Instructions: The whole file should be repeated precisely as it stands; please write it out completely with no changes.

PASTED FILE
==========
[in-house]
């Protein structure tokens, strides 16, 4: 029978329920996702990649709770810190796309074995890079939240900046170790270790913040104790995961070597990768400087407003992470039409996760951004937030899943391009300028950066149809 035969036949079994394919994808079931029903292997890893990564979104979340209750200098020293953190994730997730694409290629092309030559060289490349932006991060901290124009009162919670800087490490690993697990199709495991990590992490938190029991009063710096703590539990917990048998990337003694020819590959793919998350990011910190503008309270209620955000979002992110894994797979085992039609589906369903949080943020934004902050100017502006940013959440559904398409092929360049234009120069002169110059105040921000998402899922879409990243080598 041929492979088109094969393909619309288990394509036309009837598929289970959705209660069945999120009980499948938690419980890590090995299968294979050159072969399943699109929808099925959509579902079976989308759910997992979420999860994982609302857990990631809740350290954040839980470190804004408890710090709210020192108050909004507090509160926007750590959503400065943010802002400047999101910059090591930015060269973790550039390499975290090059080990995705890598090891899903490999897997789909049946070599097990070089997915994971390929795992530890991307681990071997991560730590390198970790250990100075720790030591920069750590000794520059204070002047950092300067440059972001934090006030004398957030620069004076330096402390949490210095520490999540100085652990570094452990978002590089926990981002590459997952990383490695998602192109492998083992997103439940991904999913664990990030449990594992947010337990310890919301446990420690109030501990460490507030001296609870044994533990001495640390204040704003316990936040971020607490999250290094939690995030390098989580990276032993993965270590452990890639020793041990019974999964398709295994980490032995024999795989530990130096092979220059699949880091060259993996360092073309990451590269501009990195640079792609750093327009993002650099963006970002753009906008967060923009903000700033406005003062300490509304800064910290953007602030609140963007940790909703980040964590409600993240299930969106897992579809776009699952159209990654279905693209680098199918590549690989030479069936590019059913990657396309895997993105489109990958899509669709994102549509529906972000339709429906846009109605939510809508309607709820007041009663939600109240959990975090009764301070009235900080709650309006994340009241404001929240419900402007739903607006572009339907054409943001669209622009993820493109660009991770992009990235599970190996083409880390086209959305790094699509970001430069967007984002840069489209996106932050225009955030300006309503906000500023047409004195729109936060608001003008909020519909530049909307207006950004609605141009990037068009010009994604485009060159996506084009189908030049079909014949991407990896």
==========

[in-house]
């Protein structure tokens, strides 16, 4: 029978329920996702990649709770810190796309074995890079939240900046170790270790913040104790995961070597990768400087407003992470039409996760951004937030899943391009300028950066149809 035969036949079994394919994808079931029903292997890893990564979104979340209750200098020293953190994730997730694409290629092309030559060289490349932006991060901290124009009162919670800087490490690993697990199709495991990590992490938190029991009063710096703590539990917990048998990337003694020819590959793919998350990011910190503008309270209620955000979002992110894994797979085992039609589906369903949080943020934004902050100017502006940013959440559904398409092929360049234009120069002169110059105040921000998402899922879409990243080598 041929492979088109094969393909619309288990394509036309009837598929289970959705209660069945999120009980499948938690419980890590090995299968294979050159072969399943699109929808099925959509579902079976989308759910997992979420999860994982609302857990990631809740350290954040839980470190804004408890710090709210020192108050909004507090509160926007750590959503400065943010802002400047999101910059090591930015060269973790550039390499975290090059080990995705890598090891899903490999897997789909049946070599097990070089997915994971390929795992530890991307681990071997991560730590390198970790250990100075720790030591920069750590000794520059204070002047950092300067440059972001934090006030004398957030620069004076330096402390949490210095520490999540100085652990570094452990978002590089926990981002590459997952990383490695998602192109492998083992997103439940991904999913664990990030449990594992947010337990310890919301446990420690109030501990460490507030001296609870044994533990001495640390204040704003316990936040971020607490999250290094939690995030390098989580990276032993993965270590452990890639020793041990019974999964398709295994980490032995024999795989530990130096092979220059699949880091060259993996360092073309990451590269501009990195640079792609750093327009993002650099963006970002753009906008967060923009903000700033406005003062300490509304800064910290953007602030609140963007940790909703980040964590409600993240299930969106897992579809776009699952159209990654279905693209680098199918590549690989030479069936590019059913990657396309895997993105489109990958899509669709994102549509529906972000339709429906846009109605939510809508309607709820007041009663939600109240959990975090009764301070009235900080709650309006994340009241404001929240419900402007739903607006572009339907054409943001669209622009993820493109660009991770992009990235599970190996083409880390086209959305790094699509970001430069967007984002840069489209996106932050225009955030300006309503906000500023047409004195729109936060608001003008909020519909530049909307207006950004609605141009990037068009010009994604485009060159996506084009189908030049079909014949991407990896």